Lawmaker: Food sector woes ‘overlooked’ in EU packaging law

With its new packaging rules, the EU aims to curtail exponentially-growing waste. But for the food sector, the proposal has unintended ramifications that have so far stayed under the radar, lawmaker Ulrike Müller warned.

The proposal for the new packaging and packaging waste (PPWR) regulation was tabled by the European Commission last November to boost reuse and recycling in an effort to reduce growing amounts of packaging waste.

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The new rules would also apply to food and drink packaging: For beverages and takeaway food, the Commission proposes an 85% recycling target for paper and cardboard packaging, as well as a 55% target for plastic.

But the potential ramifications of the proposal for the agri-food sector have not been sufficiently taken into account, according to Müller, who is a member of the European Parliament’s agriculture committee for the liberal Renew group.

“I believe that many unintended consequences of the proposal on the food chain have been overlooked,” she told EURACTIV in an interview.

When talking about reduction targets and bans, one should keep in mind that, for food, “packaging fulfils the important function of preserving it during transport and storage, avoiding food loss and waste,” the German lawmaker stressed.

With packaging only making up a fraction of food products’ environmental and climate footprint, she added, “under-packaging generally can have a more severe impact than over-packaging”.

Infrastructure gaps

Müller also pointed to the fact that, while high recycling rates should be achievable for food packaging in the next years, the availability of recyclates suitable for contact with food is a “huge issue”.

At the same time, the necessary infrastructure to ensure a high use of recycled materials for food packaging is, in many cases, still lacking, the lawmaker stressed, saying she was “concerned about the lack of infrastructure for separate collection”.

“For most plastics”, she added, “there are no standards available, and the recycling infrastructure will not be ready by 2030,” the benchmark year proposed in the regulation.

In Müller’s view, gaps also remain in terms of legal clarity for the food and hospitality sector when it comes to reusable packaging for take-out food and beverages.

“Who is liable for hygiene issues when a customer brings their own cup or container?” she asked.

“The proposal is full of good intention, but in many cases not well-thought-out,” she concluded.

Impact on consumers

For the liberal MEP, the reform is also set to have significant impacts on consumers. “In parts, this is justified,” she said.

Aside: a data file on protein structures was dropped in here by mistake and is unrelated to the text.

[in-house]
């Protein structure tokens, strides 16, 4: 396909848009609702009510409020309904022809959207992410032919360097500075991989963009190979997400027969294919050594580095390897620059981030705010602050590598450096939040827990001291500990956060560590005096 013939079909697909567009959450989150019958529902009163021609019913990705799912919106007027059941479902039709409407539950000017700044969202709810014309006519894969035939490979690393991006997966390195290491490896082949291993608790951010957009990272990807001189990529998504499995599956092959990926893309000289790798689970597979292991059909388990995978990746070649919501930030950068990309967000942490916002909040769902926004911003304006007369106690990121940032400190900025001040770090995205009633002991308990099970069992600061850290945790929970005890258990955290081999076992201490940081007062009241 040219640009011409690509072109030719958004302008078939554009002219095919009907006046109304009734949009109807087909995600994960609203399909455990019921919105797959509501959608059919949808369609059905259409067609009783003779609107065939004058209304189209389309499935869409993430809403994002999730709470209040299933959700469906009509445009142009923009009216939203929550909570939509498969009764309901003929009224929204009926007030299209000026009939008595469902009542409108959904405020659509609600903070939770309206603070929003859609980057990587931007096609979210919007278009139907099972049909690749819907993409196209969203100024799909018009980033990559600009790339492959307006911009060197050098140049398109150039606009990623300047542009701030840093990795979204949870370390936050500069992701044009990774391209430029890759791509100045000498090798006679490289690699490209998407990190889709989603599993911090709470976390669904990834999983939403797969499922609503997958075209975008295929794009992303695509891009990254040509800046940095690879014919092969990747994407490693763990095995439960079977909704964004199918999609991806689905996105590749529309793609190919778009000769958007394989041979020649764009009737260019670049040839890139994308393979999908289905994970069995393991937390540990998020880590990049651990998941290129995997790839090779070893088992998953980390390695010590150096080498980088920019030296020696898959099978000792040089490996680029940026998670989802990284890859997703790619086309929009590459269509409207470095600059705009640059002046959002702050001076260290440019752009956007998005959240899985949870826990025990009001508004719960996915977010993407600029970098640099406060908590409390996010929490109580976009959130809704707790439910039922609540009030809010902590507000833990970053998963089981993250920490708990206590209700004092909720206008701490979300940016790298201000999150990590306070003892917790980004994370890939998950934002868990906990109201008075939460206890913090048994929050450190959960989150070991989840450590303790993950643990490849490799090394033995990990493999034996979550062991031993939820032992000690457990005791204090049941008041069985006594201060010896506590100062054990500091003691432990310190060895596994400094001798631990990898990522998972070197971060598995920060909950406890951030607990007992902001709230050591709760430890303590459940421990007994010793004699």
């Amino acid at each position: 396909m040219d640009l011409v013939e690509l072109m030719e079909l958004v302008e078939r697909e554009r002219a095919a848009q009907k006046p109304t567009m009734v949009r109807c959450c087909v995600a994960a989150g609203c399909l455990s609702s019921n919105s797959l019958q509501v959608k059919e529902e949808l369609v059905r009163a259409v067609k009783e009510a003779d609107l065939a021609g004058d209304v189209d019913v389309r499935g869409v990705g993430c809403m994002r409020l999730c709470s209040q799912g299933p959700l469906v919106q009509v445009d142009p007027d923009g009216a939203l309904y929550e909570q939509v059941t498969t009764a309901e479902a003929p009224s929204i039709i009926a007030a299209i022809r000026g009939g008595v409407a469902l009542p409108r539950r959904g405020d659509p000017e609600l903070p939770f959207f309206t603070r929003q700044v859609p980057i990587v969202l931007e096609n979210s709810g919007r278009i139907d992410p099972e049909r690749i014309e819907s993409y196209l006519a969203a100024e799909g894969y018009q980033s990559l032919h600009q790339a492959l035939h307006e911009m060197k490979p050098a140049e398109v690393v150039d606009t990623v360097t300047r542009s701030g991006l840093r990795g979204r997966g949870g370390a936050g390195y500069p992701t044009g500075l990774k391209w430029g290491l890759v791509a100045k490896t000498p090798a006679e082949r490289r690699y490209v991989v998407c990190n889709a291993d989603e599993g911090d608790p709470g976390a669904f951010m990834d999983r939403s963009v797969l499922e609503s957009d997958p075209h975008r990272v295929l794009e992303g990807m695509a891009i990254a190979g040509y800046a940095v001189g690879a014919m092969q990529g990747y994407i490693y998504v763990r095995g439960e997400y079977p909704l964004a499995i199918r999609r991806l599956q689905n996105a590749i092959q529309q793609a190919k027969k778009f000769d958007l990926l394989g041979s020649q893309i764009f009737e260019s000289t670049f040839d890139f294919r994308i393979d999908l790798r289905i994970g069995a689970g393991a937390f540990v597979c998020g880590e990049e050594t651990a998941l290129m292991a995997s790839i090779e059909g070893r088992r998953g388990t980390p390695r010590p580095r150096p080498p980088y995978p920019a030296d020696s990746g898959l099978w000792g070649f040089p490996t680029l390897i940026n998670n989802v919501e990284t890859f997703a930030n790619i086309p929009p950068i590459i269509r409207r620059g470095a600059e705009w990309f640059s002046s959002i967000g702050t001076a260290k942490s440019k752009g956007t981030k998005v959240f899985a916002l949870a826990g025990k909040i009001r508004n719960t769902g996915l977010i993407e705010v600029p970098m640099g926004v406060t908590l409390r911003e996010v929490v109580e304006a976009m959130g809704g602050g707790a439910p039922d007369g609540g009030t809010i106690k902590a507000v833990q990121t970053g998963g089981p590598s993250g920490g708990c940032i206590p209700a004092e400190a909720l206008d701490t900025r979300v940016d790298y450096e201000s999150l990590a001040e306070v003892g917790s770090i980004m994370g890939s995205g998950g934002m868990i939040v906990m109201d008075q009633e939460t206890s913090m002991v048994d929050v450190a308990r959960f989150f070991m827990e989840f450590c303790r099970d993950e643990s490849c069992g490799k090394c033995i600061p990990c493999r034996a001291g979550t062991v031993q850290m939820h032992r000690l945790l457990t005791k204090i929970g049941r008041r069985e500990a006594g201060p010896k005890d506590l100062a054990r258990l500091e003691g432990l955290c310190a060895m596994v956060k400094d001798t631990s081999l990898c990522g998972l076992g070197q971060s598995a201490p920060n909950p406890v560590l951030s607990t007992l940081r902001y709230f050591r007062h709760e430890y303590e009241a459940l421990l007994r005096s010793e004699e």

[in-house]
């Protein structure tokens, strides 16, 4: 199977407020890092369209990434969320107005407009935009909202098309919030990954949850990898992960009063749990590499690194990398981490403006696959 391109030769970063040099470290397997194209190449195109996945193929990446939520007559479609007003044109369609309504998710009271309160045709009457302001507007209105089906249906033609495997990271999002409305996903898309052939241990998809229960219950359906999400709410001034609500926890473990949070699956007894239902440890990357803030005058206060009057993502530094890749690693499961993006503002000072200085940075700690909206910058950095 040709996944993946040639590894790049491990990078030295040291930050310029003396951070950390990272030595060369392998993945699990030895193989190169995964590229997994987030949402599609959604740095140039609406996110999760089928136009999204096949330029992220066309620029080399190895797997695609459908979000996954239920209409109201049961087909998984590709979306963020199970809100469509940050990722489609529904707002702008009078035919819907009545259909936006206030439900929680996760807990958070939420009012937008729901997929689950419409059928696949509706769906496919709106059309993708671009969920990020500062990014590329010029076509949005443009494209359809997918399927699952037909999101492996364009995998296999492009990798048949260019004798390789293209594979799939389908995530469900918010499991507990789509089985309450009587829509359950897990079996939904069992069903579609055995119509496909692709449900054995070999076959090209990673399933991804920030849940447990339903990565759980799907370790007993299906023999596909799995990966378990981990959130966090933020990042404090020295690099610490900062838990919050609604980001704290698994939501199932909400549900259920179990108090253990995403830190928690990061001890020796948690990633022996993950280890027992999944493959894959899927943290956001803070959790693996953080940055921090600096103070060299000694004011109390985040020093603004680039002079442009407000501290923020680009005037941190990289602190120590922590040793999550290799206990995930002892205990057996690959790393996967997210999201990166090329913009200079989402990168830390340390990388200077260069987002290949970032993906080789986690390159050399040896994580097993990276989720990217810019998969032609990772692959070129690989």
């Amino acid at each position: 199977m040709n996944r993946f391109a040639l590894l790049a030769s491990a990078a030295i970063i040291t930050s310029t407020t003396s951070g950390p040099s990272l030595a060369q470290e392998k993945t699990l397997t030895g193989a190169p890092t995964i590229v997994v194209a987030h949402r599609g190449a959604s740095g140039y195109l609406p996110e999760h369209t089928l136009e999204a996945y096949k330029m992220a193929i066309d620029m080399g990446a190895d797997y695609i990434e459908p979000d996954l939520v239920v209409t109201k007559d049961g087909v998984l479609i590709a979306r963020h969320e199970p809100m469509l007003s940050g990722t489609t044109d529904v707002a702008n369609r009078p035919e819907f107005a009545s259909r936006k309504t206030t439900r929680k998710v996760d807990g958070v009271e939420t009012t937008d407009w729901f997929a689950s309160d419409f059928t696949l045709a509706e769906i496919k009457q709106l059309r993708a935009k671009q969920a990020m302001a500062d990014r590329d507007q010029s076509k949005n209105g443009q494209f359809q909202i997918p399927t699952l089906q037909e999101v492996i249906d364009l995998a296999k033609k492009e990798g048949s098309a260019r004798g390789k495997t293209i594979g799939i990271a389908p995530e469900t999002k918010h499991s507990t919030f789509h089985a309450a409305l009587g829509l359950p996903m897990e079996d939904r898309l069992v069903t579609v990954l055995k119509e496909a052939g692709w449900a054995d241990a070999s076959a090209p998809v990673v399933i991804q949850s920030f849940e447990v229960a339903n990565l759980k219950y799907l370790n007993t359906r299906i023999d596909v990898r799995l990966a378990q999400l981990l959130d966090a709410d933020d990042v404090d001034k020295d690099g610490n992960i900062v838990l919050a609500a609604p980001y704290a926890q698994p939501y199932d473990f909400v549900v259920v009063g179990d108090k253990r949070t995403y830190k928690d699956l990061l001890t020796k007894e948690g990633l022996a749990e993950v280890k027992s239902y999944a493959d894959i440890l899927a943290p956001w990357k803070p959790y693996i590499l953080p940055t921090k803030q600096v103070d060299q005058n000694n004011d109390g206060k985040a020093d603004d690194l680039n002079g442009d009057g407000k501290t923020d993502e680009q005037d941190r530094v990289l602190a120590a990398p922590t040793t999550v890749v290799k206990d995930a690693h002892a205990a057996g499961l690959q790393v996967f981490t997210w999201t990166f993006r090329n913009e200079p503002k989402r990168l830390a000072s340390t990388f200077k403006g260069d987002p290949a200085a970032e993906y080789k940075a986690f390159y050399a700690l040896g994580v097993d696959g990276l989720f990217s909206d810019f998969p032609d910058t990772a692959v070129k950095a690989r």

“Consumer behaviour is a massive factor: just keep in mind that households are by far the largest contributor to food waste in the EU.”

But while certain changes in consumer behaviour are “necessary”, Müller added, “we need to make sure that provisions in the regulation match the actual daily life of people”.

For instance, collection schemes for bottles and reusable packaging for take-out “must not put an undue burden on consumers, which means that we need to make sure that requirements for adequate infrastructure and interconnected collection systems are established,” she stressed.

The lawmaker also warned that reduction targets and bans on certain types of food packaging could lead to more food waste because consumers might have to “buy more than they need and do not have the means to store leftovers, both due to inappropriate packaging.”

Packaging waste versus food waste

According to Müller, similar unintended effects could come with selling food items in bulk – option environmentalists have championed as a way of reducing household waste.

Bulk packaging “is only suitable for a limited range of products with a long shelf life – and only if these are consumed regularly,” she stressed. “Otherwise it might contribute to increased food waste, which would be worse than a slightly higher volume of packaging waste due to portion-sized packaging.”

In a time when more and more people live in city flats with little storage space and increasingly consume food out of the house, this latter situation is becoming more and more likely, Müller warned.

“Instead of less packaging per se, we need smart packaging that uses the right amount of the right material for individual purposes to achieve the optimal balance of the product footprint,” she concluded.

[Edited by Gerardo Fortuna/Nathalie Weatherald]



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